A man will spend 30 years in federal prison for sex trafficking.
Terrance Tyrell Edwards, 35, was sentenced Tuesday in U.S. District Court in Billings by Judge Susan Watters after he was found guilty in February of multiple instances of sex trafficking, transportation of multiple people, including three minors, with intent to engage in prostitution, and related counts of obstructing the investigation and tampering with witnesses.
Speaking before his sentence was pronounced, Edwards continued to maintain his innocence on nine of his 10 convictions. His attorney, Palmer Hoovestal, said after the sentencing that his client intends to appeal.
Despite Hoovestal’s request that Watters take his client’s difficult childhood into consideration, the judge said that there are “so many aggravating factors that outweigh the mitigating factor,” and noted that Edwards had neither accepted responsibility for his actions nor shown remorse after his conviction.
“Even individuals who have horrendous childhoods have to take responsibility for their own minds, for their own conduct,” Watters said.
Prosecutors alleged that even before he was released from prison for a previous conviction of promoting prostitution, Edwards had begun planning to return to sex trafficking. He was released 2016, then arrested later that year after transporting three underage girls from North Dakota to Billings.
“You hardly missed a beat once you got out of prison,” Watters told him. “Clearly you have no respect for the law … In my view, Mr. Edwards is very likely to continue to break the law.”
Edwards offered a lengthy refutation of his convictions prior to his sentencing, speaking for more than half an hour and criticizing the actions of the prosecution, the FBI and his defense attorney during his trial. He accused prosecutors with the U.S. Attorney’s office of offering perjured testimony and said he felt “sabotaged” during the criminal proceedings.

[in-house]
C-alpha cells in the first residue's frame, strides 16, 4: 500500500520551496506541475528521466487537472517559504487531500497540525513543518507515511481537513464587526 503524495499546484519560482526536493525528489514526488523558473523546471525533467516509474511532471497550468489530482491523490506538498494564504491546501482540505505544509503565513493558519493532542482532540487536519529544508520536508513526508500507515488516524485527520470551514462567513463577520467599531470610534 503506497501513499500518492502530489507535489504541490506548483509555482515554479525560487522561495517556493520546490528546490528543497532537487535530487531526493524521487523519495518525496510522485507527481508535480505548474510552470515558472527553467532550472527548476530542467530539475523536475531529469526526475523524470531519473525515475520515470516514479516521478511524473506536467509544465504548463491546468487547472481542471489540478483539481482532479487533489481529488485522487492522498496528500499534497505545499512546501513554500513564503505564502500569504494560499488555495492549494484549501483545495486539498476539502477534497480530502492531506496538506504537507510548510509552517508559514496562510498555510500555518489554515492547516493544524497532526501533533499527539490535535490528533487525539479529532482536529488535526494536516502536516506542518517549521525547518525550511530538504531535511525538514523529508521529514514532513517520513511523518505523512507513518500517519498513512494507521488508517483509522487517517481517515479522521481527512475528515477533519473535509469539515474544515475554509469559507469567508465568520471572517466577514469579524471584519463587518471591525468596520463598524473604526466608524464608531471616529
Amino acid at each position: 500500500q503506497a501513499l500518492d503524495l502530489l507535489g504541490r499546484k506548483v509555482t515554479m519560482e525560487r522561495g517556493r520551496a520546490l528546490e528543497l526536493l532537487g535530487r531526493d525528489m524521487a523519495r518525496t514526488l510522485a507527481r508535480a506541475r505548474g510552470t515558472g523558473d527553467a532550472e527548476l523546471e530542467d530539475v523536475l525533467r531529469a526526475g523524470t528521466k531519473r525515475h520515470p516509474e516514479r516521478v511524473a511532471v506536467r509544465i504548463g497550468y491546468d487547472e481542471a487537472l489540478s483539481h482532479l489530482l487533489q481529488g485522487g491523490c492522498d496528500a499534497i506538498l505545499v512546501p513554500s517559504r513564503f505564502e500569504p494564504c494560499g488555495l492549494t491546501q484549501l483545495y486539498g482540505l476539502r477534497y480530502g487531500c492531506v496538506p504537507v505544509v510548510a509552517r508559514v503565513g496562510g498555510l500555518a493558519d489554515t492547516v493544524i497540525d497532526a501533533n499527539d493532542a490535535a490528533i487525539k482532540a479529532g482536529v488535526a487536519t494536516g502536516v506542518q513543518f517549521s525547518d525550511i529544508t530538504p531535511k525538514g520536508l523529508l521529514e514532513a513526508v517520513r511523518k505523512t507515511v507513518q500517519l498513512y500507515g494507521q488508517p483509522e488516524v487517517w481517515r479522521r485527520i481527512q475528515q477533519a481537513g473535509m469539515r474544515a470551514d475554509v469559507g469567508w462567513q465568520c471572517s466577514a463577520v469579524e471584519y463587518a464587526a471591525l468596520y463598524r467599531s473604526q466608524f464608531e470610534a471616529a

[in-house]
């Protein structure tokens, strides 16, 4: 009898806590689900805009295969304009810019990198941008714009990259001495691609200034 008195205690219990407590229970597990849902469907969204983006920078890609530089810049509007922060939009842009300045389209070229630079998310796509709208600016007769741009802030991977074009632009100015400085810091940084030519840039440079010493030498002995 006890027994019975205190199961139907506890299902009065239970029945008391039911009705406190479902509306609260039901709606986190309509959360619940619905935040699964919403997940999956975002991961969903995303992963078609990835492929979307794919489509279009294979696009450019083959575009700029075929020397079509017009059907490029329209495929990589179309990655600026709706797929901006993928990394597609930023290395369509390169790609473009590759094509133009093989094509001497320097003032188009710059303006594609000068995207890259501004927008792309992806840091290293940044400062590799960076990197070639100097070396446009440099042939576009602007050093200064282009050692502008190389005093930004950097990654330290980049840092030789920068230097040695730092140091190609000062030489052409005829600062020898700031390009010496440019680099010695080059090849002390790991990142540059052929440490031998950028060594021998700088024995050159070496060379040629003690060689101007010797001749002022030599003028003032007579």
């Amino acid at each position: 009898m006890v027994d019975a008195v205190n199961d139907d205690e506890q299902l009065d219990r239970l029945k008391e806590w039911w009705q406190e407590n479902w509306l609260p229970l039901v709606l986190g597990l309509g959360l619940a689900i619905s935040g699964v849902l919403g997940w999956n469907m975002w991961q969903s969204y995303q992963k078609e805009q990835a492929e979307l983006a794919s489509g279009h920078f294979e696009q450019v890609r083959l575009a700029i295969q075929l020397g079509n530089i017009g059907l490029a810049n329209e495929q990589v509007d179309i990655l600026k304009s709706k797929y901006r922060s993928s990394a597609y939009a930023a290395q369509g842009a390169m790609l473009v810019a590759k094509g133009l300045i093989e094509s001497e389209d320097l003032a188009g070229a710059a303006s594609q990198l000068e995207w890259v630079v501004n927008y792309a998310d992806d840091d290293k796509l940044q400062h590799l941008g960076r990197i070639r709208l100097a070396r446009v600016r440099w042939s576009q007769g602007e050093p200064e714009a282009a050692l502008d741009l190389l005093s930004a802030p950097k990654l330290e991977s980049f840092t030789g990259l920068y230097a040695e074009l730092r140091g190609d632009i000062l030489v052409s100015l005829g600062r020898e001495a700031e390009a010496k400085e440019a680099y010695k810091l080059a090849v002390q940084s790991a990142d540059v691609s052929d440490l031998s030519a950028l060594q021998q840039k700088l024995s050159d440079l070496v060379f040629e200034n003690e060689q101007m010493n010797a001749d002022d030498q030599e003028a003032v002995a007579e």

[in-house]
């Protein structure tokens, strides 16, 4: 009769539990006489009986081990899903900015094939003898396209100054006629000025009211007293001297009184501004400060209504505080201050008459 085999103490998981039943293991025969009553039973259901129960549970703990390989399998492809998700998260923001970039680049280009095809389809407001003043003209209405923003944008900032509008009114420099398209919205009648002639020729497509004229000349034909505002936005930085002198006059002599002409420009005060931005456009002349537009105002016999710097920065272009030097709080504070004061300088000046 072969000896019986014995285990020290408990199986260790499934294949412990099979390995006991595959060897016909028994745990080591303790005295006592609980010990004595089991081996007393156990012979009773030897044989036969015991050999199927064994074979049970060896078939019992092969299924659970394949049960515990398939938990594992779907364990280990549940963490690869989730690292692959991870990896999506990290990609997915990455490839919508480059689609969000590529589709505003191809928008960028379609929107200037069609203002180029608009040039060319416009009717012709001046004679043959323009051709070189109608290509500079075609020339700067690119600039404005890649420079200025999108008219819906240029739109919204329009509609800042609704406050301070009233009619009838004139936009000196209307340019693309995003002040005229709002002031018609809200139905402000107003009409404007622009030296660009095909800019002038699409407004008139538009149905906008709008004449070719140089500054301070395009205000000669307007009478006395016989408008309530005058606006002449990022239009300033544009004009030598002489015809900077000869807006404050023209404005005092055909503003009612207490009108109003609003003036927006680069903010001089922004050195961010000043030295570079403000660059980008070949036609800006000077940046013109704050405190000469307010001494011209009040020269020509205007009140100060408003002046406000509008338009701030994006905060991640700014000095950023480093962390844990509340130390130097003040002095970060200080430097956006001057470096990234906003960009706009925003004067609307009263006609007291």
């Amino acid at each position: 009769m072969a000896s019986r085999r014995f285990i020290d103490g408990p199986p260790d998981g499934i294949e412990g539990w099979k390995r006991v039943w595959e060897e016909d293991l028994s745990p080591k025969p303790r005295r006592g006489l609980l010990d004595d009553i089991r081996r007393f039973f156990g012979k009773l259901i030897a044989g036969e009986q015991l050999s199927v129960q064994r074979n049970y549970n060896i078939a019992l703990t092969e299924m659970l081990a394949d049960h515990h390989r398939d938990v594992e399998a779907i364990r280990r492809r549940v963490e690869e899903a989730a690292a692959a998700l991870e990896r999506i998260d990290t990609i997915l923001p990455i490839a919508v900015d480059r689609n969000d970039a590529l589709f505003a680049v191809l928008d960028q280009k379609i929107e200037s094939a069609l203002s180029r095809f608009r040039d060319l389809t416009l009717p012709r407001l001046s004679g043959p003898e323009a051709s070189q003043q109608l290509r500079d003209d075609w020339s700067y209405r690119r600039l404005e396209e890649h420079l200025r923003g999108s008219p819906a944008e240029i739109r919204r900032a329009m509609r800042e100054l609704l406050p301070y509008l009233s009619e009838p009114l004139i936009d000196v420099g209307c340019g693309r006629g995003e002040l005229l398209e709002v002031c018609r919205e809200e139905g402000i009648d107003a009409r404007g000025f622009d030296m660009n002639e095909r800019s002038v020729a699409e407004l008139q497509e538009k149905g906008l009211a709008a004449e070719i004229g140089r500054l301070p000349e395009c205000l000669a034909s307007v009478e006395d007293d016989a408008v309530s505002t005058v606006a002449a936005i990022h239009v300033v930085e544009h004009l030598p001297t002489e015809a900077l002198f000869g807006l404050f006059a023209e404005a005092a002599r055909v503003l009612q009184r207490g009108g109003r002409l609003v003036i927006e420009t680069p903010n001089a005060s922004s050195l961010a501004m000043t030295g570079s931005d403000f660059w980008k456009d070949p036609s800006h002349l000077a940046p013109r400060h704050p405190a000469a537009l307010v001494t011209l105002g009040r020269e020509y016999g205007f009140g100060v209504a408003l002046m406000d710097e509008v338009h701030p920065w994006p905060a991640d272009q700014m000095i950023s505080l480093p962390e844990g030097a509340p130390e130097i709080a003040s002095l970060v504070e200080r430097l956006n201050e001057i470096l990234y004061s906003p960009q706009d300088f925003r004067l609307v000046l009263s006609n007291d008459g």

Arguing on his behalf, Hoovestal told the judge Edwards had been raised in an abusive household that was “stricken with poverty,” and in which his mother taught him how to manufacture crack cocaine and his father shot him when he was “young enough to be held in his mother’s arms.”
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“We have this poor kid who didn’t have a chance from the get-go,” Hoovestal said.
He also suggested that the verdict for his client, who is African American, may have been different had it been held in Chicago and had the jury been more ethnically diverse. At one point, Hoovestal offered to play a recording of the Elvis Presley song “In the Ghetto” for the court, which Watters declined to hear.
The mother of one of Edwards’ victims also addressed the court, choking up repeatedly as she explained that since her daughter returned home to Polson, she herself had fallen into drug addiction, was now homeless and was no longer able to care for her daughter.
“Ultimately, (she) has hit rock bottom,” the victim’s mother said. “I don’t see how anyone can recover from the neglect, the physical abuse, the mental abuse and being stripped of her self-worth.”
She told the judge that Edwards had met her daughter online and convinced her he had connections to help her make extra money to care for her 15-month-old child.
During the 11 days her daughter was gone, she had been forced by Edwards to engage in prostitution, she said, and later told her mother, “What Terrance did was awful, but the people he sold me to were even worse.”
Edwards was also sentenced to a lifetime of supervised release after his prison term, and he will be required to undergo sex offender treatment and pay $3,370 in restitution to one of the victims.
His co-defendant, Francine Joann Granados, of Moorhead, Minnesota, was also sentenced Thursday, for one count of witness tampering.
She was sentenced to two years in federal prison and three years of supervised probation.